Reviewed on 24 Nov 2014 by Edmund RaczkowskiRespect where you are and its beauty. Read full review
PlanetWe are passionate about the places we visit. To help preserve the integrity of these destinations we:
Keep groups small to minimise environmental impact.
Are rigorous in following 'take it in, take it out' guidelines when visiting the national parks.
We promote only responsible travel to Antarctica. In our opinion, well-regulated small ship travel is the only sustainable means of tourism. We are strongly of the opinion that flying to Antarctica is not acceptable as it will quickly lead to unsustainable increases in visitor numbers. Nor do large ships not belong in such a sensitive environment. The small ship crossing of the Drake Passage maintains the White Continent for those dedicated enough to make the crossing.
We are a member of IAATO (the International Association of Antarctic Tour Operators). As members of IAATO we are committed to procedures and guidelines that ensure appropriate, safe and environmentally sound travel to the Antarctic. Antarctic Dream is also a full member of IAATO, and like us are totally committed to promoting only responsible small group travel to the Antarctic.
Small groups in Antarctica minimise impact on wildlife. Travelling on a ship of less than 100 passengers is the ideal way to visit the continent, not least because international regulations do not permit more than 100 people ashore at any one time. You must wear boots that we provide on shore at all times. These are cleaned and disinfected by staff before and after all shore visits to ensure that no alien matter is transferred onto the shore.
Taking or harmful interference with Antarctic wildlife is prohibited except in accordance with a permit issued by a national authority.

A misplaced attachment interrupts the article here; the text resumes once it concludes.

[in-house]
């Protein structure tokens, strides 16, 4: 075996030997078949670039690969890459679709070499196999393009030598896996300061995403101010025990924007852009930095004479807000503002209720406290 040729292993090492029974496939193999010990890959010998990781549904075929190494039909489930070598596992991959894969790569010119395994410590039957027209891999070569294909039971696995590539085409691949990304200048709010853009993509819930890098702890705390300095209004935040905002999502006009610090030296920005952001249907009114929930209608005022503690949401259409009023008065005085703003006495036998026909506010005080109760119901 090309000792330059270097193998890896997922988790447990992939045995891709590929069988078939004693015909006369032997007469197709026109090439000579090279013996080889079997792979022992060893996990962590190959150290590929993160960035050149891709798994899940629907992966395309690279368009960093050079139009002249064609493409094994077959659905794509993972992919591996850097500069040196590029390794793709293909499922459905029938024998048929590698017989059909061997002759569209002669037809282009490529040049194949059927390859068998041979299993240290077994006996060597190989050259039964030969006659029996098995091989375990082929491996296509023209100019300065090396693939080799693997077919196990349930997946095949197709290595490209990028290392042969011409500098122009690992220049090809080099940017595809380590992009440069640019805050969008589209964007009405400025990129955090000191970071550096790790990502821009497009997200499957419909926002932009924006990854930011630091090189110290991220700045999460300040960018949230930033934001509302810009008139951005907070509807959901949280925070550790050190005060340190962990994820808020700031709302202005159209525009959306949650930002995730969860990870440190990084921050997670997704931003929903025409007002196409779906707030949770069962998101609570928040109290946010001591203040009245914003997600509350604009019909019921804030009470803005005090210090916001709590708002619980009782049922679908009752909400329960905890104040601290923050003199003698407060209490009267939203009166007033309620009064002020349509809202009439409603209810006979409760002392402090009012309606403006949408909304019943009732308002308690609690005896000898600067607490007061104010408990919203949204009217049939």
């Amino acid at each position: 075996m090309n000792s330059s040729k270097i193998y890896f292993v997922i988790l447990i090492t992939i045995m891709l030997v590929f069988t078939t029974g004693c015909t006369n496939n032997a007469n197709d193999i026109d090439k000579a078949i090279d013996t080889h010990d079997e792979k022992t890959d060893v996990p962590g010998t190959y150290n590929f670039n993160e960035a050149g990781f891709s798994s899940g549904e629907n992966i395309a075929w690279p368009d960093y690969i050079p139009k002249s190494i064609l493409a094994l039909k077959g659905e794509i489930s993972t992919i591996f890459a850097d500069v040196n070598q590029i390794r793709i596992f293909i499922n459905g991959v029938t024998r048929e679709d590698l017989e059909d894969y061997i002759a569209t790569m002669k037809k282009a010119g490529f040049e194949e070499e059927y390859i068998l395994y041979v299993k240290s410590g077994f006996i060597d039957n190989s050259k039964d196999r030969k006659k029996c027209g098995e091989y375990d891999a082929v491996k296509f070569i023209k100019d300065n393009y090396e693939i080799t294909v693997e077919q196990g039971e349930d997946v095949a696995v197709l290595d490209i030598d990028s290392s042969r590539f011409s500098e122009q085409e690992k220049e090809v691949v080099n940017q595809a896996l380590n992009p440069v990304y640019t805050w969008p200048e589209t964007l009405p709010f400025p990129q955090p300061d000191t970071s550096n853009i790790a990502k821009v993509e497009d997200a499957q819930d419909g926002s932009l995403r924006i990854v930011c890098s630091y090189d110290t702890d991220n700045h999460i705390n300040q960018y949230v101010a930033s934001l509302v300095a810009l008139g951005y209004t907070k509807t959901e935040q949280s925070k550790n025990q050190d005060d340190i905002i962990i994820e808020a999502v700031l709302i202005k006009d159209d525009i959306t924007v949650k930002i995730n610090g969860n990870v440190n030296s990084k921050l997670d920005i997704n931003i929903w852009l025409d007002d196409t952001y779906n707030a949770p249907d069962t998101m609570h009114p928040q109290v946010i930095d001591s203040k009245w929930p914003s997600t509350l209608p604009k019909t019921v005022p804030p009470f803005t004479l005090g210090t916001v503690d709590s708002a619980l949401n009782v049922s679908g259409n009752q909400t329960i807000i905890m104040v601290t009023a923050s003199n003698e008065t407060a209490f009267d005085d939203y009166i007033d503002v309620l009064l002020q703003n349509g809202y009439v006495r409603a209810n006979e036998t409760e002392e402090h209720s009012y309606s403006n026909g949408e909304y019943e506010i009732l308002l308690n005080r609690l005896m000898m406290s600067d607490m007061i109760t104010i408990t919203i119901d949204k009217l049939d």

Do not use aircraft, vessels, small boats, or other means of transport in ways that disturb wildlife, either at sea or on land.
Do not feed, touch, or handle birds or seals, or approach or photograph them in ways that cause them to alter their behavior. Special care is needed when animals are breeding or molting.
Do not damage plants, for example by walking, driving, or landing on extensive moss beds or lichen-covered scree slopes.
Keep noise to the minimum to avoid frightening wildlife.
Do not bring non-native plants or animals into the Antarctic such as live poultry, pet dogs and cats or house plants.
PeopleOur passion for the places we visit extends to the people who live there. To help support them, we:
Work directly with local businesses and organisations to directly benefit local economies. We use small, locally owned hotels and restaurants. We know the owners except in the large cities.
Work with local guides so that our holidays are more interesting for clients and more beneficial locally.
Plancius is also a member of IAATO. Expert guides and leaders know how best to minimise the impact of any landings and have the most experience of locally working in these extreme and remote conditions.